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Texas Border Mayors Attack Planned Fence


Mayors of several Texas towns on or near the US border with Mexico are filing legal actions to stop the federal government from building a planned security fence to deter illegal immigrants and drug smugglers. As VOA's Greg Flakus reports from Houston, both Mexico's current president and former president are also weighing in against the fence.

Mayors and city councils all along the Rio Grande river, which forms the border with Mexico, are banding together in an effort to stop construction of the fence.

Patricio Ahumade Junior, the mayor of Brownsville, Texas, just across the Rio Grande river from Matamoros, Mexico, says he will deny federal surveyors access to city land to plot locations for the fence. He has also filed suit on behalf of the city to stop construction of the fence. Laredo Mayor Raul Salinas has called the planned fence a wall of shame, and Eagle Pass Mayor Chad Foster continues to oppose the fence even though he says he has received hate mail.

The mayors have found support from environmental groups who argue that the fence would disrupt the natural migration of wildlife in the Rio Grande river valley. Most business leaders in border towns also oppose the plan, saying it would create bad feelings with Mexico, a country on which they rely for most of their commerce.

In an unusual move, critics of the fence plan have been joined by both Mexico's current president, Felipe Calderon, and former President Vicente Fox, both of whom have appeared in recent days on U.S. television news programs criticizing the planned fence.

President Calderon appeared on ABC TV's Good Morning, America program last week. He said the flow of workers from his country to the United States is natural, given the demand for lower cost labor in the United States and the ready supply of young workers willing to migrate from Mexico.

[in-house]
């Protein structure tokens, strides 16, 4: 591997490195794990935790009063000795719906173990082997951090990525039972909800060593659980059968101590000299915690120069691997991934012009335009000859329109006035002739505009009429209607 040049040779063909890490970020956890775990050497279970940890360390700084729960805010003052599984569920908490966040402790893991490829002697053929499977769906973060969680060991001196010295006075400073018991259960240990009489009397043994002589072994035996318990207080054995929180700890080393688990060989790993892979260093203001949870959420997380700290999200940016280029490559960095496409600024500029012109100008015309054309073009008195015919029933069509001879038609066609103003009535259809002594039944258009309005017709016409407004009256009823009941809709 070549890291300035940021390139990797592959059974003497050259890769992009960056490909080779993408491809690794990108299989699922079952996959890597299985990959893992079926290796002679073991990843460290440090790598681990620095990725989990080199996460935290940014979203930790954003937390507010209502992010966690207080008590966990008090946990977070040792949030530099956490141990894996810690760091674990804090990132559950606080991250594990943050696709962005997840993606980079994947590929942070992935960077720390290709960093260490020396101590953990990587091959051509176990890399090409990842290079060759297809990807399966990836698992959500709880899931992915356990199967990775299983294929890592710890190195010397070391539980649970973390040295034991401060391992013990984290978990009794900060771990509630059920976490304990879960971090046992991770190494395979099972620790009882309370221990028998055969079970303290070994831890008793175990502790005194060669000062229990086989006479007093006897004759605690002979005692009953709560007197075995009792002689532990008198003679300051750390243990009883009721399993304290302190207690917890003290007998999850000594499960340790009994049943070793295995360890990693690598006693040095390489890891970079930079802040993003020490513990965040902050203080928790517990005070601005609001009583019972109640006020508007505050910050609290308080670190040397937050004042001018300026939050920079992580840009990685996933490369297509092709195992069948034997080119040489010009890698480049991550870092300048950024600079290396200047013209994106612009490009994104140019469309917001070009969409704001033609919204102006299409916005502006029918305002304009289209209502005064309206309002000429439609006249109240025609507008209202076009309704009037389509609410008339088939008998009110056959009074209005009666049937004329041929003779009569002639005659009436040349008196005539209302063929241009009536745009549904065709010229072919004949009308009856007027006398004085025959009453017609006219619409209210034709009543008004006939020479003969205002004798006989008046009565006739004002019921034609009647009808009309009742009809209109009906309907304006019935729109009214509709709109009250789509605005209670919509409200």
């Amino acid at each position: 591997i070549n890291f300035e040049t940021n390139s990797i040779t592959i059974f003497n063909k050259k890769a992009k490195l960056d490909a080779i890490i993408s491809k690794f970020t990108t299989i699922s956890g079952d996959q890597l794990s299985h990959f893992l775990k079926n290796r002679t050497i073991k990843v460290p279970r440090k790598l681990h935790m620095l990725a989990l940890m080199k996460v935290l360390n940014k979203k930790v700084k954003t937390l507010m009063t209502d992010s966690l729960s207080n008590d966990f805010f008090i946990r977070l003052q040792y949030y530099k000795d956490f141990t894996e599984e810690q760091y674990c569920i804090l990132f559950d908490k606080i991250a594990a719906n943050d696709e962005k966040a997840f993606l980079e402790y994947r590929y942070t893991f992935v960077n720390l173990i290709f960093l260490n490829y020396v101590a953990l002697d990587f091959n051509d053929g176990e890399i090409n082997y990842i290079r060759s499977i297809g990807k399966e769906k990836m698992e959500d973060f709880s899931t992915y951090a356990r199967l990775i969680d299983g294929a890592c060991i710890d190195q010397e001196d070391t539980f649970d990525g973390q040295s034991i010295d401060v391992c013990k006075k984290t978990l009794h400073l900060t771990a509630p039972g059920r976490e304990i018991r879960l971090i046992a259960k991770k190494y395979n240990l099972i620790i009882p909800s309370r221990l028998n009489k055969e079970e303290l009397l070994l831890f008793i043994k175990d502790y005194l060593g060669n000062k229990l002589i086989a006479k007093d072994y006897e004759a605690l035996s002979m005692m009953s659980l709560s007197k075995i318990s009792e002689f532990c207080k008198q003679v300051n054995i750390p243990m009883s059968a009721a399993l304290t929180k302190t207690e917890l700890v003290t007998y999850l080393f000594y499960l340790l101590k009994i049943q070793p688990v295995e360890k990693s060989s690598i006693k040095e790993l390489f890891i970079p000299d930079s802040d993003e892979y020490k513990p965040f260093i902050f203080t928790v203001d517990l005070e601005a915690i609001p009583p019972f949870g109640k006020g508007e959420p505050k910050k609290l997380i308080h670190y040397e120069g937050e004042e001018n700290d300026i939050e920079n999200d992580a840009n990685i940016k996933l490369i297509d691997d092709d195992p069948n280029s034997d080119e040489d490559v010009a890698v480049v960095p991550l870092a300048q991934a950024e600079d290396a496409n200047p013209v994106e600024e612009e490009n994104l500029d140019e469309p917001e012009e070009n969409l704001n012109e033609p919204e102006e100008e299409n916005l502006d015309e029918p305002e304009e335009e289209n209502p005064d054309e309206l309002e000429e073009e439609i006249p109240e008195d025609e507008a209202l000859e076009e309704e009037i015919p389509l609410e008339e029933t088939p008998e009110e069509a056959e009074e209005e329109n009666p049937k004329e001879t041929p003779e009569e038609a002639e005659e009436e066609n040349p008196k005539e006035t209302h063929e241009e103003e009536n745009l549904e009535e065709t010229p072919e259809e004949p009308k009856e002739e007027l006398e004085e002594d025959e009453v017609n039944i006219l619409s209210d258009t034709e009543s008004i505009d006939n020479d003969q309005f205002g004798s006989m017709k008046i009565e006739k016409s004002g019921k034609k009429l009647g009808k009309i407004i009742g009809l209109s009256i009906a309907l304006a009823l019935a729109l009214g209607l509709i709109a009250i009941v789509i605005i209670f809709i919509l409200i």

"It is impossible to stop that by decree, it is impossible to stop that with a fence," he said.

While acknowledging the right of the United States to control its border, the Mexican president said the proposed fence is not the solution to the immigration problem. He said the ultimate solution is for Mexico to keep these hardworking laborers at home by providing them with good jobs there.

"I do not want to see Mexico as a permanent provider of workers to the United States," said President Calderon.

Former President Fox, currently in the United States promoting a book he wrote about his years in office, has appeared on numerous programs calling the fence a mistake that would harm bilateral relations. He argues that the best way to deal with the immigration problem is a guest worker program.

According to plans disclosed by the federal government late last month, the fence here in Texas would cover 112 kilometers in 21 segments and stand nearly five meters high. Those in favor of the fence say it would demonstrate U.S. resolve to protect the border from smugglers, illegal immigrants and possible terrorists. Among the strongest backers of the plan are ranchers who own property on the border. They say illegal border crossers disrupt their work, damage their property and sometimes threaten their safety.

The U.S. Congress approved the fence project in 2006, and it was signed into law by President Bush. The fence would extend 1,120 kilometers along the entire U.S.-Mexican border, but not all of it would be an actual barrier. Nearly half would be a so-called "virtual fence" utilizing high technology sensors and cameras as well as special deployments of Border Patrol agents.

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